Mon, Mar 30, 2009 - Page 11 News List

China calls for financial reform

IDEAS: After suggesting the IMF’s Special Drawing Rights could serve as a reserve currency, Beijing is calling for regulatory reform for financial institutions


Chinese central bank Govenor Zhou Xiaochuan speaks during a conference at the 50th Inter-American Development Bank annual meeting on Saturday in Medellin, Colombia. The assembly was on the international economic crisis and its impact in Latin America and the Caribbean.


Chinese central bank Governor Zhou Xiaochuan (周小川) on Saturday again urged for international financial reform in the face of the global economic crisis.

Speaking at an Inter-American Development Bank (IADB) meeting in the northwestern Colombian city of Medellin, Zhou said that current fiscal and monetary measures were useless if the international financial system is not overhauled.

He said financial reform and measures for international development banks like the IMF and the World Bank would likely be discussed at the upcoming G20 summit of developing and industrialized nations on Thursday in London.

“Up to now we have participated in some working groups which focus on coordinating effort to overcome the negative impact of the financial crisis,” Zhou said.

“The second [effort] is maybe financial sector reform, including regulatory reform and I think we also expect there may be some reform agenda for international financial institutions, including the Fund, the Bank and other development banks,” he said.

He also called for tougher regulation of international financial institutions. The issue of the world currency reserve is expected to be raised at the G20 summit.

The banking chief this week called for a replacement of the dollar, installed as the reserve currency after World War II, with a different standard run by the IMF.

Zhou suggested the IMF’s Special Drawing Rights (SDR), a currency basket comprising dollars, euros, sterling and yen, could serve as a super-sovereign reserve currency, saying it would not be easily influenced by the policies of individual countries.

IMF managing director Dominique Strauss-Kahn welcomed Zhou’s comments and said that talks on a new world reserve currency to replace the US dollar were “legitimate” and could take place “in the coming months.”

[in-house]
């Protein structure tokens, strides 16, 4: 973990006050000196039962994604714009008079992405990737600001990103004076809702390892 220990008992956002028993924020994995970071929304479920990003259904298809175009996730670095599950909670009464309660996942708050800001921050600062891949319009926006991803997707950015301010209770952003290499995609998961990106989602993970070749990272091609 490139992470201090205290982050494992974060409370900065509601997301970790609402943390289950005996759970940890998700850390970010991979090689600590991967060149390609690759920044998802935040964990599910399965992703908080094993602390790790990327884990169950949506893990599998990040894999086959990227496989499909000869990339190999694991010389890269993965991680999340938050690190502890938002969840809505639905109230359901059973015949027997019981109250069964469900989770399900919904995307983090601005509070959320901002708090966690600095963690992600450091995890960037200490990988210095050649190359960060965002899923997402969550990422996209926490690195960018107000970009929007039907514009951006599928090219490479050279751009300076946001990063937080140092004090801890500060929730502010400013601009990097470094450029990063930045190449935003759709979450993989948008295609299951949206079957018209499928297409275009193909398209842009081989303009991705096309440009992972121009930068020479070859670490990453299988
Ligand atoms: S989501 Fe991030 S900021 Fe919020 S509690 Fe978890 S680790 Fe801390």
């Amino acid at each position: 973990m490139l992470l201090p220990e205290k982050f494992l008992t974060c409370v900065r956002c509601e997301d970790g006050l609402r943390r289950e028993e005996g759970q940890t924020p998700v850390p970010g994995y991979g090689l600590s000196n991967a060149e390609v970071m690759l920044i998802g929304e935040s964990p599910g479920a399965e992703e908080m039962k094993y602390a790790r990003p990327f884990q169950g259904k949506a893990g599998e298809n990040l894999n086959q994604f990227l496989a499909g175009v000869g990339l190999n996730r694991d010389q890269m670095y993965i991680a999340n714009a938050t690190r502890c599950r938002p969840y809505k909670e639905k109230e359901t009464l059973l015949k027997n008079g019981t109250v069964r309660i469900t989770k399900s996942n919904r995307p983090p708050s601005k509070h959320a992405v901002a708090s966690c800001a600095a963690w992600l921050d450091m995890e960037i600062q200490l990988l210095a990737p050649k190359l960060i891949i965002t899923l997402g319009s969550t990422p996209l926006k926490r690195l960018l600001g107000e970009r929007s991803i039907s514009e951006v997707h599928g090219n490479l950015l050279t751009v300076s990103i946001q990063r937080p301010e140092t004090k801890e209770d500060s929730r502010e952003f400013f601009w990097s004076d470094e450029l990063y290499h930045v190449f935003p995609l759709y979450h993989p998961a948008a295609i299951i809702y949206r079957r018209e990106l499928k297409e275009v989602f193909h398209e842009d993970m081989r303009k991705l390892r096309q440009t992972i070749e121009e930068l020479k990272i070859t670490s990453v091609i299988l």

But US Treasury Secretary Timothy Geithner defended the dollar as a key global reserve currency in Washington. Geithner was scheduled to attend the IADB summit yesterday.

“I hope I can see Geithner. He’s coming? Tomorrow, yeah?” Zhou said with a note of surprise in his voice.

Zhou said China would be prepared to participate if the IMF sought to increase its reserves to better tackle the crisis.

“Certainly, we have quite an active preparation to participate if IMF wants to raise their reserves,” he said.

Asked if one possibility would be a private placement of SDR-­denominated bonds, he said: “I think the approach is not that important. But anyway China is going to do some things. And I think probably [a] technical issue [is] still in discussion.”

Zhou also said it was uncertain whether China’s economic slowdown had ended and he urged more financial reforms in the face of the worldwide slump.

China is facing a challenge to its economy as demand slows in the US and Europe amid the global crisis. Exports have dropped from last year’s levels in the last four consecutive months, including a 25.7 percent drop last month.

“You know it still very much depends if this global financial crisis reached bottom,” Zhou told reporters when asked if China’s slowdown had halted. “This kind of dependence is the most important. Up to now it is still uncertain. We don’t know yet.”

China is targeting GDP growth of 8 percent this year and is spending 4 trillion yuan (US$585 billion) on a two-year stimulus package to maintain high economic growth.

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